When winters are severe, more elk die, providing needed food for the wide range of scavengers in the area, including bears, coyotes, eagles and ravens, the researchers said. Shorter, warmer winters brought on by global warming increase the survival rate of elk, causing a food shortage for the scavengers at a time when other resources are scarce.
With the help of the gray wolves, however, elk are regularly killed off regardless of the winter's severity, according to the study. And luckily for the scavengers, the wolves are willing to share their leftovers, thereby buffering the impact of climate change.
"When wolves are around, you no longer get this boom-bust cycle in carrion availability," said the study's lead author, Chris Wilmers, who conducted his work as a Ph.D. student in ecosystem sciences at UC Berkeley's College of Natural Resources. "Wolves provide a steady supply of carrion for the scavengers throughout the winter, whether it is mild or severe."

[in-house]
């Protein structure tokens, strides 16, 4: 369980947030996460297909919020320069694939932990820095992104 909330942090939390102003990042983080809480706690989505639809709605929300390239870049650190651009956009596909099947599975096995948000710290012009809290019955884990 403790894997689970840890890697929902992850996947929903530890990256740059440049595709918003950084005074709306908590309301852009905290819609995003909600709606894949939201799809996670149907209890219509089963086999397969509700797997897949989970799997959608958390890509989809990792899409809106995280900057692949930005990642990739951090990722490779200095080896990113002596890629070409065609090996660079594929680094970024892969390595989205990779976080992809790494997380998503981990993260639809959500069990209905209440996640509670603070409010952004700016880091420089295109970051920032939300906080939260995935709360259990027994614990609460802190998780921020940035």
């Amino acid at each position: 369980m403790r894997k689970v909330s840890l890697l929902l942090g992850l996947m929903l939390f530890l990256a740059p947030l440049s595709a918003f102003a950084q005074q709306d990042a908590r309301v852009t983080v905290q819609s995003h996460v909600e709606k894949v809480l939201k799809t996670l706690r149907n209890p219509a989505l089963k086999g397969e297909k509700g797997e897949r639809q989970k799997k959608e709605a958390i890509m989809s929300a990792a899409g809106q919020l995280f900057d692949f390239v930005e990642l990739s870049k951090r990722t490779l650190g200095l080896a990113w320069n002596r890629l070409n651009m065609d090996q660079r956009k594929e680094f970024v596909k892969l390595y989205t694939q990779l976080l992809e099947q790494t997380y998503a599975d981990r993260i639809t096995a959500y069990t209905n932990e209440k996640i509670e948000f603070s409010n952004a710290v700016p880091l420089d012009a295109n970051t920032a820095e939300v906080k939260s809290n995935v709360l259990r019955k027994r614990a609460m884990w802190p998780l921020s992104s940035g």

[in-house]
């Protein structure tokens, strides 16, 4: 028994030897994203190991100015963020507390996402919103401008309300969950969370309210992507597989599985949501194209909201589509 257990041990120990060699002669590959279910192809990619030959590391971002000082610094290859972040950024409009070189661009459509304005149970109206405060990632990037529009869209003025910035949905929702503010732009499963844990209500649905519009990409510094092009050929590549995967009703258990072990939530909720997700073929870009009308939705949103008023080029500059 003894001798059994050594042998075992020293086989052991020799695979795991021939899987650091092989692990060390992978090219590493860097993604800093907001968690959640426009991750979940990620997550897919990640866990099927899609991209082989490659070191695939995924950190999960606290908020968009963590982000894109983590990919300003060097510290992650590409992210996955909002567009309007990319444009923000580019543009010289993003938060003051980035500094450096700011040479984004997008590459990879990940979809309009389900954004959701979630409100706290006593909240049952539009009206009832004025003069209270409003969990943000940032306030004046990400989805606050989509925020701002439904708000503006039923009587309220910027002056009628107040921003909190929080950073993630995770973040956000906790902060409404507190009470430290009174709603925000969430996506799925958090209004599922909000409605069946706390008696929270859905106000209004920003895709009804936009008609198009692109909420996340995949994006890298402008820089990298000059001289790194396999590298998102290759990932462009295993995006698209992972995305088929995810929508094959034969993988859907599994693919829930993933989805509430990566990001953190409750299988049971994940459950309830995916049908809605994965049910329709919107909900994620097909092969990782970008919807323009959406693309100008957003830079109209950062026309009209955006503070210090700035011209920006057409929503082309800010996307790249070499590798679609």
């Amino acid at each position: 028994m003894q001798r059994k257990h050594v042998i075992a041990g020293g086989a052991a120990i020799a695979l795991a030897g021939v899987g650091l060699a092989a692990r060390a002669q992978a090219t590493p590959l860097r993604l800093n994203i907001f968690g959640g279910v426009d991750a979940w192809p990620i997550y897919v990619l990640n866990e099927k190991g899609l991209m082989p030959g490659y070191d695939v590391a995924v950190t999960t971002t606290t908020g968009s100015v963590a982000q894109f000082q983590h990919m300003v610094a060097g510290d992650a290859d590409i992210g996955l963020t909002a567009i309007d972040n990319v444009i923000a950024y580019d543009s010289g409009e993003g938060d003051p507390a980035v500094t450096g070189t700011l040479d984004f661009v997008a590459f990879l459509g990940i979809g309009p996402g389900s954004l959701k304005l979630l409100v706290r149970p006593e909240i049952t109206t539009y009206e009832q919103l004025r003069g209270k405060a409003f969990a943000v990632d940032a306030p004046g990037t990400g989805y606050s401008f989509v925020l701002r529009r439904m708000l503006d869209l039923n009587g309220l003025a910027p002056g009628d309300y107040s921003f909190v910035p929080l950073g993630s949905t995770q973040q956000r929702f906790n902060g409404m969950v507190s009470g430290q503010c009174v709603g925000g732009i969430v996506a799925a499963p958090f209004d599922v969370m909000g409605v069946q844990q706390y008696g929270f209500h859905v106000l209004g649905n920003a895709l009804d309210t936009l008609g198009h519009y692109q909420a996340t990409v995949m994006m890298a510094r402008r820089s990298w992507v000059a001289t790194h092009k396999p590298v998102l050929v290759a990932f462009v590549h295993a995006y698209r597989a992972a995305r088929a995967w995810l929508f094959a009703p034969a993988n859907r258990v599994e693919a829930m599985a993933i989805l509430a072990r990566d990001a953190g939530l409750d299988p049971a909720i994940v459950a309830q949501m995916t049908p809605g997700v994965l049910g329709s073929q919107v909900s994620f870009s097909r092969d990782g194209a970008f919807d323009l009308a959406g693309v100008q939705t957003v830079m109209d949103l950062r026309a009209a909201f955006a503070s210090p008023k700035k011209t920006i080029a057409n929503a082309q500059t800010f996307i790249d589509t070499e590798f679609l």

Gray wolves were once found throughout North America, but were nearly hunted to extinction by 1970. Since the U.S. Fish & Wildlife Service reintroduced wolves to Yellowstone in 1995, a growing body of research is finding that this top carnivore, which has been making a comeback, is an essential player in the region's ecosystem. There are now 31 gray wolves at Yellowstone.
The new study, which appears in the April 2005 issue of the online journal Public Library of Science Biology, builds upon earlier research led by Wilmers. The earlier studies found that wolves, unlike other predators, leave behind their kill once they've stuffed themselves, allowing scavengers to partake in the bounty.